Love the paint

Once in every while you see a painting and you know in an instant; the artist just loves paint. Give ‘em half a chance and they would have paint for breakfast. In this particular case I saw paintings by a young Dutch painter (undoubtedly heading for greatness…), Aaron van Erp (1978). He stands out, not only because of the way the brushes the paint on the canvas (which makes the artlover really hungry for more) but also because of his choice of subjects. Seemingly everyday scenes turn out to be quite bizarre and… ‘funny’. Which isn’t a bad thing considering the subjects..

Aaron van Erp - Terrorist with corpse and shoppingcart (2005)Aaron van Erps works are part of the collection of no less than Charles Saatchi and this December he will have a soloshow in the citymuseum of The Hague (something I’ll definitely be going to). What is it that is so appealing about paintings with titles like ‘Terrorist with corpse and shopping cart’ (thumbnail to the left), ‘PSV man with decapitated chicken’? As van Erp puts it himself: “it’s possible to laugh about horrible things”. Some of his subject are horrible, they could have given Francis Bacon nightmares. But at first glance, they don’t seem horrible.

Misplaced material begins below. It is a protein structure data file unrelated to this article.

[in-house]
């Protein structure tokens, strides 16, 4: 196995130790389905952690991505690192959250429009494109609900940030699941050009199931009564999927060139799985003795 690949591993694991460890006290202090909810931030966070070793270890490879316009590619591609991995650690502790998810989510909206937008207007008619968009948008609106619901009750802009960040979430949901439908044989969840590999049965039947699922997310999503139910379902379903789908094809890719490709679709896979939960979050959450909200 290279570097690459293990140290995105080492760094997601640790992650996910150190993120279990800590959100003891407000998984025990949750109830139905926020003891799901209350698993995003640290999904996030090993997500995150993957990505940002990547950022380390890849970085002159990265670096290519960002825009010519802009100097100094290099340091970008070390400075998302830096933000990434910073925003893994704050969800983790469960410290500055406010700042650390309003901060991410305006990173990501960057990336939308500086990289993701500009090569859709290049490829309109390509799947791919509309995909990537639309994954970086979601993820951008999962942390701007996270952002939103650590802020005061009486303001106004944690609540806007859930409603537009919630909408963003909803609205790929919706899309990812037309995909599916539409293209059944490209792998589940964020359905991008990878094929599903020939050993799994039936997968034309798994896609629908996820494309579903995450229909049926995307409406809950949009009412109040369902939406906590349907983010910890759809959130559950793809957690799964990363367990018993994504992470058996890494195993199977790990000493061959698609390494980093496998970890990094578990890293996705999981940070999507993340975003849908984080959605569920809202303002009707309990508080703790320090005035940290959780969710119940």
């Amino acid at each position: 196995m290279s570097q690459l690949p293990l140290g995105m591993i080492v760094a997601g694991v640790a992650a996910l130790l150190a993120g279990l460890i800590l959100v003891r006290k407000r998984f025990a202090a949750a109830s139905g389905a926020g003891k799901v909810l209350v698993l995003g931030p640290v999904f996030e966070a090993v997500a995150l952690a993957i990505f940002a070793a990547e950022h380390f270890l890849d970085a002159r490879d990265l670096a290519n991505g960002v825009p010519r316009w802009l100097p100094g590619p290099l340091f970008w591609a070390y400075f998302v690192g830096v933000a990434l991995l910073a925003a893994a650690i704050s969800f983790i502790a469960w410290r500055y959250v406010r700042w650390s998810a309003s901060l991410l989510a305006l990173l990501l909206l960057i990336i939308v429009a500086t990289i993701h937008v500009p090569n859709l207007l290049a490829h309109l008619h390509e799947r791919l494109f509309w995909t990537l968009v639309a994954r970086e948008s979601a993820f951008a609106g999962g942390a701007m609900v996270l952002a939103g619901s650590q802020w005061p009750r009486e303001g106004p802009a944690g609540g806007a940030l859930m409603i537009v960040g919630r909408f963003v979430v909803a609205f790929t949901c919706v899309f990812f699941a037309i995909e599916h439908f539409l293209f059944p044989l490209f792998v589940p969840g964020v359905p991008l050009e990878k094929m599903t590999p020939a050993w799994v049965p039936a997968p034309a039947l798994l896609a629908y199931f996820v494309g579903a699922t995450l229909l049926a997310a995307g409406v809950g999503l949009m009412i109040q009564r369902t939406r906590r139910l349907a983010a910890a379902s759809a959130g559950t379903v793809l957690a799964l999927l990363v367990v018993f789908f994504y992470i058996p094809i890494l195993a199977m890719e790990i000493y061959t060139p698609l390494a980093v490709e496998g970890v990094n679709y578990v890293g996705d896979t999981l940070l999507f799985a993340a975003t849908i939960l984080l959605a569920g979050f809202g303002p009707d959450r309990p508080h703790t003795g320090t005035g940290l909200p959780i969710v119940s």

With the title and with van Erps seemingly naive way of painting it takes the initial effect of horror away. And that’s a good thing, effect-wise. In my previous post I wrote about the works of Kendrick Mar. A parallel between his and van Erps work is that they both may have seen the Aaron van Erp - PSV man with decapitated chicken (2002)(actually quite dreadful) film ‘The devil’s advocate’. At one point Al Pacino, playing the devil, says to his protegee, Keanu Reeves; “what makes me so good is that they never see me coming”. Van Erps and Mars works do exactly that. You get drawn in by a cute and appealing iconic figure (Mar) or a beautifully, lushly painted, slight bizarre scenery (van Erp). Then you look further and the sadness or even horror, strikes you with double force: “what the hell am I looking at!?” Right after that, appreciation sets in. Or, perhaps, even admiration. Isn’t it fantastic that a painter can do all that with an image?


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